0370 270 6000

already registered?

Please sign in with your existing account details.

need to register?

Register to access exclusive content, sign up to receive our updates and personalise your experience on brownejacobson.com.

Privacy statement - Terms and conditions

Bybrook Barn Garden Centre Limited v Kent County Council

1 February 2001
The issues

Liability Of A Local Authority For Permitting A Flood

The facts

The Claimants occupied a Garden Centre which was bounded by a stream. The stream passed under a road via a highway authority’s culvert. The culvert was regularly inspected but had never been altered. When constructed it was of adequate capacity to carry the volume of water passing through it and it did not create a nuisance. Subsequently the stream’s volume increased as the area developed and the culvert could no longer cope.

Thereafter it aggravated any flooding. The stream flooded the Garden Centre damaging premises and stock. The Claimant brought action seeking damages in nuisance and negligence and an injunction. At first instance the action was dismissed. On appeal.

The decision

1. There was no statutory provision protecting a highway authority from a liability in nuisance.

2. Following Greenock v Caledonian Railway Company there was no strict liability for all eventualities.

3. The issue was as to whether on becoming aware that the culvert did not allow the water coming down stream to flow freely and flooding would result whether the local authority had a duty to enlarge it.

4. In Leaky v National Trust there was no question that the nuisance was not created by the Defendant. In Sedleigh-Denfield v O’Callaghan it was clear that whilst the Defendant might be able to say that he had not created a nuisance (which had been created by a trespasser) he might still have a duty to abate it if it was a simple task to do so.

5. On Goldman v Hargrave considerations which came into play for the purpose of deciding whether it was reasonable to impose a duty on a person to abate what he could see was causing or might cause a nuisance had been considered and identified. The duty was to do what was reasonable for him to do. On the basis of what it was reasonable for the Defendant to do (see Leakey) the local authority should have been found liable.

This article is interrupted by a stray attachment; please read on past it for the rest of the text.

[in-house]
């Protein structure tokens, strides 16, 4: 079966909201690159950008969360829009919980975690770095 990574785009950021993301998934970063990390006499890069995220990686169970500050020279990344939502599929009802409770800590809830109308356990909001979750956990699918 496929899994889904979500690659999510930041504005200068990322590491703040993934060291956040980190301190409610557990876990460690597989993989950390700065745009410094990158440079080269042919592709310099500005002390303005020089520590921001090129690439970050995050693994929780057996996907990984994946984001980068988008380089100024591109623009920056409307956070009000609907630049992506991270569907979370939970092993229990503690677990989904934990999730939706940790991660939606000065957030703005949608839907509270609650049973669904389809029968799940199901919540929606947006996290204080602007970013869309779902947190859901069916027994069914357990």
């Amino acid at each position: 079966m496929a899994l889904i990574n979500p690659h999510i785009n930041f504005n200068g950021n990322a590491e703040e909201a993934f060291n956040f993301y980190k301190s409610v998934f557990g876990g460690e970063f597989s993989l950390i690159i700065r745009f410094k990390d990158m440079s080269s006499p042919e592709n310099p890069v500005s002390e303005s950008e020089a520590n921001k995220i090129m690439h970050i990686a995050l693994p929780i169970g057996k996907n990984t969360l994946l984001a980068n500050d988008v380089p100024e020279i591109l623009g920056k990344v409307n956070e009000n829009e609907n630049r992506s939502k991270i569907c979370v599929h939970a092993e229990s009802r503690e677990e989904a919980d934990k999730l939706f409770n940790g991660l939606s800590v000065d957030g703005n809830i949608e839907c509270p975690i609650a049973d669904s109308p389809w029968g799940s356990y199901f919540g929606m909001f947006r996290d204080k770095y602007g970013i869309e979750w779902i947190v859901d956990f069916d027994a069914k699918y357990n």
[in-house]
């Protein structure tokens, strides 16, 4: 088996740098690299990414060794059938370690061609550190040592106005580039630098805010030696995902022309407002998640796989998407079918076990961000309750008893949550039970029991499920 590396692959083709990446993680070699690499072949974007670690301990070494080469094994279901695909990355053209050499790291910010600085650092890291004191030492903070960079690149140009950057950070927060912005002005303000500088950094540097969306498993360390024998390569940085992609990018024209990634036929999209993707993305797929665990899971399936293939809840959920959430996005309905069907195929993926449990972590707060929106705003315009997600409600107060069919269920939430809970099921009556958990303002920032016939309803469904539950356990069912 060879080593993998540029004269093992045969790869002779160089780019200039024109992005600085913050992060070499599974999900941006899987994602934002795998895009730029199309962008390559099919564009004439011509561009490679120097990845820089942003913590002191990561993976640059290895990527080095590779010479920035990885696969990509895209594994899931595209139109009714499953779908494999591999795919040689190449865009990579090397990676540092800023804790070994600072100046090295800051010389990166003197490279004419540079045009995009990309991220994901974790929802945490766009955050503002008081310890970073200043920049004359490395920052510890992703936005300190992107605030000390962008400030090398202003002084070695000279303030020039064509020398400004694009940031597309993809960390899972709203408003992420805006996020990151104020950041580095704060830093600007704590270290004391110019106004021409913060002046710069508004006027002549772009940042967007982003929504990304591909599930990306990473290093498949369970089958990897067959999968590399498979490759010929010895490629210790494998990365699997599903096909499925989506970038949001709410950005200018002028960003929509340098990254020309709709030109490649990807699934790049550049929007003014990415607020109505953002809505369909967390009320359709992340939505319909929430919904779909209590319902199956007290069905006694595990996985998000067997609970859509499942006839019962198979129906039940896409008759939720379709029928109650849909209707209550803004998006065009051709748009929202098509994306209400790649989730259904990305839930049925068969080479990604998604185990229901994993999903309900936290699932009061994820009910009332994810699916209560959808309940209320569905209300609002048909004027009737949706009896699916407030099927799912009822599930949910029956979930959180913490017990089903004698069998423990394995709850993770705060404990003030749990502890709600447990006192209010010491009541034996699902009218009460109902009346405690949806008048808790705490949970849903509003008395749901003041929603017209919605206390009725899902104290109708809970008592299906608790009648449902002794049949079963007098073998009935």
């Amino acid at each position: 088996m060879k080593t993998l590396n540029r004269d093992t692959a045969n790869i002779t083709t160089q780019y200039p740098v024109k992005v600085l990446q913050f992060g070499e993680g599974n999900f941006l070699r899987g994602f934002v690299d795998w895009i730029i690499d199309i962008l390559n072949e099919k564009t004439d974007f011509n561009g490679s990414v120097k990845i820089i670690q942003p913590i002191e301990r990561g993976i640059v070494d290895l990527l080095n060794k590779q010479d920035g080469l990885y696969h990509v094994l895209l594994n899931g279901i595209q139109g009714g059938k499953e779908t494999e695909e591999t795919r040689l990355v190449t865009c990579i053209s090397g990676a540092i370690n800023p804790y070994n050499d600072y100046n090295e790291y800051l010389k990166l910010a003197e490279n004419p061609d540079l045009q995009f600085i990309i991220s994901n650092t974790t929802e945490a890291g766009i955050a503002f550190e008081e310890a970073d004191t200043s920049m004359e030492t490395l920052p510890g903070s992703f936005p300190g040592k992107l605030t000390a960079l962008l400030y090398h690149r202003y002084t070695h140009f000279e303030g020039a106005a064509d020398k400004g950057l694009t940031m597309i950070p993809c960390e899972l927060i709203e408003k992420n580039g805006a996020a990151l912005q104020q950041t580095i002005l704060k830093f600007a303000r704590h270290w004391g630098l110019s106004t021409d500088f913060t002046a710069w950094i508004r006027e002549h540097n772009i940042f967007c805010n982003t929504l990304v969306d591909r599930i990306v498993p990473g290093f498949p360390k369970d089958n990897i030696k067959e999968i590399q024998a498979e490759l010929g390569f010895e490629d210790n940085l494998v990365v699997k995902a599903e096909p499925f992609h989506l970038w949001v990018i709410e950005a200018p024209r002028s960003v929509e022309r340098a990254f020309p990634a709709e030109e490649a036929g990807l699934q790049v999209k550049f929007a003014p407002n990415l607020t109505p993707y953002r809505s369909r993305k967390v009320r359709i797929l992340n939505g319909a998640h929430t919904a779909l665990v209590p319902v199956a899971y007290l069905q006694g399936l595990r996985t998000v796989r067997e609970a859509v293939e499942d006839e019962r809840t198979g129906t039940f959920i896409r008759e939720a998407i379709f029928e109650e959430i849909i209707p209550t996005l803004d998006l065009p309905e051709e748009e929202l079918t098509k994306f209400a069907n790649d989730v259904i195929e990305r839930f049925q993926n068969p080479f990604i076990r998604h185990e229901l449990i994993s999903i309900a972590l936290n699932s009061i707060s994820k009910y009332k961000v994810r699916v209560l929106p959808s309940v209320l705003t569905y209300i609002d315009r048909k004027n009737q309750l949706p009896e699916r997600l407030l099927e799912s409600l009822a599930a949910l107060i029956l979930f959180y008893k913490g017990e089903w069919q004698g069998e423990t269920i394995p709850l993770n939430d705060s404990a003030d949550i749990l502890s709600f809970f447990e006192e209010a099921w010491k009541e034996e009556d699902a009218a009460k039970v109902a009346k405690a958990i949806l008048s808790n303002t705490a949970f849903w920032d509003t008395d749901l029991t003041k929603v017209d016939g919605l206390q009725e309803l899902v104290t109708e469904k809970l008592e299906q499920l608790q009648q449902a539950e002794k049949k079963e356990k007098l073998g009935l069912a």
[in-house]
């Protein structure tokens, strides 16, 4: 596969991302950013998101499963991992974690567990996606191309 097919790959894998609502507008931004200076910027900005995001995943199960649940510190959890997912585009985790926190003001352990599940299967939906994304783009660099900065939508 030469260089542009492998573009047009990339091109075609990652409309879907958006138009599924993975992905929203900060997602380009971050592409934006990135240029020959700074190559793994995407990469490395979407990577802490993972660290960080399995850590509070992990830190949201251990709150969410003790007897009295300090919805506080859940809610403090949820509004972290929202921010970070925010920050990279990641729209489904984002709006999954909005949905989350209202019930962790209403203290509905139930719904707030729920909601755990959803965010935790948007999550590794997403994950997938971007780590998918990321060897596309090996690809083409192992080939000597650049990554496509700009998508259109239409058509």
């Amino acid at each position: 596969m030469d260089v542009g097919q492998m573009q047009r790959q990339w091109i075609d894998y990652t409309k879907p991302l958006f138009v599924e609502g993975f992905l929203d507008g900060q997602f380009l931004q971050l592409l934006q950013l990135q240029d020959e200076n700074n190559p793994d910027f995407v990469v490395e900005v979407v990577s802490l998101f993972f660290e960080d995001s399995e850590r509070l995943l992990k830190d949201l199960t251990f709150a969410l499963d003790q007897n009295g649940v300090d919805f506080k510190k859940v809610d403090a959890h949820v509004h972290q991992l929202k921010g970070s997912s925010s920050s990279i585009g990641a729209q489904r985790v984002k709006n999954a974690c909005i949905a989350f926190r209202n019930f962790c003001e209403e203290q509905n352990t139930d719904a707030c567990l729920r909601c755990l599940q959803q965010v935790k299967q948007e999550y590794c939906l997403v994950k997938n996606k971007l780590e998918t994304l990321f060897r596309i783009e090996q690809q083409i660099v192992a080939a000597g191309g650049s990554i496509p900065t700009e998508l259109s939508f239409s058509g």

Appeal allowed and injunction granted.

focus on...

Legal updates

Non-payment of insurance premiums during the Coronavirus pandemic

The forced closure of many businesses as a result of the Coronavirus pandemic has had a huge impact on the nation’s Gross Domestic Product (GDP). Recent reports from the Office for National Statistics state that the economy was 25% smaller in April than it was in February this year.


Legal updates

Reinstatement for property damage losses – when does it apply?

The Court of Appeal has recently considered the correct test for measuring the indemnity for property damage losses and has provided useful guidance on whether an insured needs to intend to reinstate the property to its pre-loss condition.


Legal updates

Coronavirus (COVID-19) insurance considerations

With instances of COVID-19 rapidly increasing throughout the UK, many businesses are considering the options available to limit staff and customer exposure to Coronavirus.


Legal updates

Insurance annual review 2019-2020

Welcome to our review of 2019 as we look ahead to what is on the horizon for the insurance sector in 2020.


The content on this page is provided for the purposes of general interest and information. It contains only brief summaries of aspects of the subject matter and does not provide comprehensive statements of the law. It does not constitute legal advice and does not provide a substitute for it.

mailing list sign up

Select which mailings you would like to receive from us.

Sign up